I finally got around to watching Interstellar now that it’s available for streaming. Overall it was enjoyable. I especially enjoyed the set-up, the world-building, and of course the visuals were great. Every now and then there was something a little too silly or irritating, but it never took too long to get back into things. Now I get why people made such a fuss over the sound mixing, though. There are few things more frustrating than almost hearing something or almost understanding something. Christopher Nolan’s argument was that it was an intentional artistic decision to occasionally keep the dialogue just too quiet to hear so that the audience could experience the emotional sense of the moment rather than focus on every word that was being said.
When I was taking art classes in college we’d all be focusing on our projects in preparation for a group critique. Inevitably, one of my classmates would accidentally gouge into their sculpture or spill ink across their paper, and it would be the night before the critique giving them no time to fix it. Well, the next day while we all presented our work, this unlucky classmate would have no choice but to present their ruined piece for everyone to discuss. There was something of an unspoken rule for the rest of us to follow: Before the professor can ask about the obvious mishap, someone needs to chime in and say how great the art is. Smiling with excitement, you state that you especially like the big gouge through the center which breaks up the monotony of perfection. You appreciate the way it reminds you of how there can be no order without a little chaos, or how it speaks to you of the unexpected or the complexity of the mind or you feel it’s a comment on society. Invariably, the professor will be nodding along, taking in your views with seriousness and finding a new appreciation for your classmate’s messed up art. The group will have a great discussion, and no one will be embarrassed. I always appreciated the assist those times when the unlucky classmate was me. But really, the truth is that no matter what artsy-sounding stuff you can make up about somebody’s bad art, it is still bad art.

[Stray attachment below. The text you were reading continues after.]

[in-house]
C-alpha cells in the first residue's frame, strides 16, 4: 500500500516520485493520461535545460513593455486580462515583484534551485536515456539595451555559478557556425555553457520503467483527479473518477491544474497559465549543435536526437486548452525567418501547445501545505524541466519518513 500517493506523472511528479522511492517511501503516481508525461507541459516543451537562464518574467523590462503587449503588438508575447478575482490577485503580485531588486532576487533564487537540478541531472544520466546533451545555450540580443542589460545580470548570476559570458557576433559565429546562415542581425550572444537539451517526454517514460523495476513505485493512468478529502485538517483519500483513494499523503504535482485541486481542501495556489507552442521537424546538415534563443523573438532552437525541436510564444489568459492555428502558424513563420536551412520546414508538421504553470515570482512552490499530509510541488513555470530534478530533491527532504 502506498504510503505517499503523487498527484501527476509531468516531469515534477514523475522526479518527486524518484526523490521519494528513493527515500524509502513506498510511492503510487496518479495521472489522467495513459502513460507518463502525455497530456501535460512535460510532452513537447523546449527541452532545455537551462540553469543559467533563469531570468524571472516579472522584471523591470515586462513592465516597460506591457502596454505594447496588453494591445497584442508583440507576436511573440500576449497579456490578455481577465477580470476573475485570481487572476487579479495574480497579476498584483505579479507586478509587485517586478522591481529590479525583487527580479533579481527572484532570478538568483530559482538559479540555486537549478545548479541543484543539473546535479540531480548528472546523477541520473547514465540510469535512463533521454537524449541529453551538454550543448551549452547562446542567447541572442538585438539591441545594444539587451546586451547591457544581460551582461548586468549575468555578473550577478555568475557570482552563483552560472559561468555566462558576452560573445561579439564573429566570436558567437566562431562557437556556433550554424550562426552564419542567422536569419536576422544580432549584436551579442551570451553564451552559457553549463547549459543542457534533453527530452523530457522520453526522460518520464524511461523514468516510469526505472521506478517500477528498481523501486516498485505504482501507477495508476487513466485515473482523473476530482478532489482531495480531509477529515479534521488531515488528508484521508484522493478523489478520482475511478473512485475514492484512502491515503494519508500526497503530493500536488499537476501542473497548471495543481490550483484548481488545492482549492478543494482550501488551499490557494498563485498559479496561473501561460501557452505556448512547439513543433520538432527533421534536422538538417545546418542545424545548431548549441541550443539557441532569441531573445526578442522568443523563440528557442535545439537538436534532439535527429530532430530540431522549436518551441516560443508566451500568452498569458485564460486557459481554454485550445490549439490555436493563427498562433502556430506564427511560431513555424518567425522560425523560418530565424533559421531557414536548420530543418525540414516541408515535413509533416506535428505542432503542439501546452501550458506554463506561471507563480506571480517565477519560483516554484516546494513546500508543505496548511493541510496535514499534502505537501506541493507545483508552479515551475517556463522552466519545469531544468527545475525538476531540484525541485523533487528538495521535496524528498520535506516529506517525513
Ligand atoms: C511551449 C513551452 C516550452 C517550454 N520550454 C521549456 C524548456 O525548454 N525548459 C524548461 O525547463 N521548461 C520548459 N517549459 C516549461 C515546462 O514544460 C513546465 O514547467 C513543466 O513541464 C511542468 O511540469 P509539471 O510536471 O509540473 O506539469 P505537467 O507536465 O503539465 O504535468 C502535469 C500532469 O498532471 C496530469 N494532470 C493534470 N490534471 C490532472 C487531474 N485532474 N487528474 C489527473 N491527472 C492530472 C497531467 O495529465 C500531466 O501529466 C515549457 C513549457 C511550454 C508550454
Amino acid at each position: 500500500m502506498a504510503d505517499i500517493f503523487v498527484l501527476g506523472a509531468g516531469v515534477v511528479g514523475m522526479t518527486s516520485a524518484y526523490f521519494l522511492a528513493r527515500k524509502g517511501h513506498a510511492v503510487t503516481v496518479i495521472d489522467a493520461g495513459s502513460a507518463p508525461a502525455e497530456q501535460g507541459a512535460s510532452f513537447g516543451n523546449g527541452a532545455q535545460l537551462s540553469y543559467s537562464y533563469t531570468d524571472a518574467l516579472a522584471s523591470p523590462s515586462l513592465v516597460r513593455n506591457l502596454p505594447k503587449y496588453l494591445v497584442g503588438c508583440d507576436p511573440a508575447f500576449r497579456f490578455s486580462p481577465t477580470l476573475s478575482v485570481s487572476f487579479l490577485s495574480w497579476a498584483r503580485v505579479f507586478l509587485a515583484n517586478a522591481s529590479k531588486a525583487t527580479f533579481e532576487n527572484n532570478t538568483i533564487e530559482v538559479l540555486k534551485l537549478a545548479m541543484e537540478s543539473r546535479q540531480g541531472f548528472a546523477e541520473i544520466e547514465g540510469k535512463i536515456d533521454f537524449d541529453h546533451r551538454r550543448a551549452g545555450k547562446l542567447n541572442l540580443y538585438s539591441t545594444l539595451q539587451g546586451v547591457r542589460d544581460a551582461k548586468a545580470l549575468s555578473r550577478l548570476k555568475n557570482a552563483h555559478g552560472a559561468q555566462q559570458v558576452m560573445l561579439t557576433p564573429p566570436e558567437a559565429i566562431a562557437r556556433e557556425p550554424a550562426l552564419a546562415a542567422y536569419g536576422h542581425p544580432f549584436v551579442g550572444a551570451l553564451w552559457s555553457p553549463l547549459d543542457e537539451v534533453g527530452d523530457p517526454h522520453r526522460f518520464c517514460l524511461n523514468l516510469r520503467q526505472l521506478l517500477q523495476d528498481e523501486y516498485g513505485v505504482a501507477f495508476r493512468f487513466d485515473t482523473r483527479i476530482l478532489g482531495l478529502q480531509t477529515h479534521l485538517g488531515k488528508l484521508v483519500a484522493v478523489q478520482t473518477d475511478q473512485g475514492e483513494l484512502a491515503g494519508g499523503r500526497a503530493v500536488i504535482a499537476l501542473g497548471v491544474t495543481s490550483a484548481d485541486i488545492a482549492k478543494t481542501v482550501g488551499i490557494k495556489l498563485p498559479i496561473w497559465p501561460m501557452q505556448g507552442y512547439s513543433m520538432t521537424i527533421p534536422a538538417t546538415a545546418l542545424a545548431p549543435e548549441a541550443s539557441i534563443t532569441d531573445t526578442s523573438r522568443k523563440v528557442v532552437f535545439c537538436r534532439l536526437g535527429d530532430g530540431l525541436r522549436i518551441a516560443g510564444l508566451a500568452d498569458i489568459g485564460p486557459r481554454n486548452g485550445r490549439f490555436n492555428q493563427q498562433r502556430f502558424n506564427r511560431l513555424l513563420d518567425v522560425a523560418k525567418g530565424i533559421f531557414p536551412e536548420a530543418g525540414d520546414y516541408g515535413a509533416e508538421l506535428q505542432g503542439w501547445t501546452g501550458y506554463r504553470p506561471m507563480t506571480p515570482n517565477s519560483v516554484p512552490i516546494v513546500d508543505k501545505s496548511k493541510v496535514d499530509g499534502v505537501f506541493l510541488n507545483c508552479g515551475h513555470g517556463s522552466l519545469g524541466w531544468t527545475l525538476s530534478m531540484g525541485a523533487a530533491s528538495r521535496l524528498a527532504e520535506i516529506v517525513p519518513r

I feel like Christopher Nolan would be fantastic at art critiques.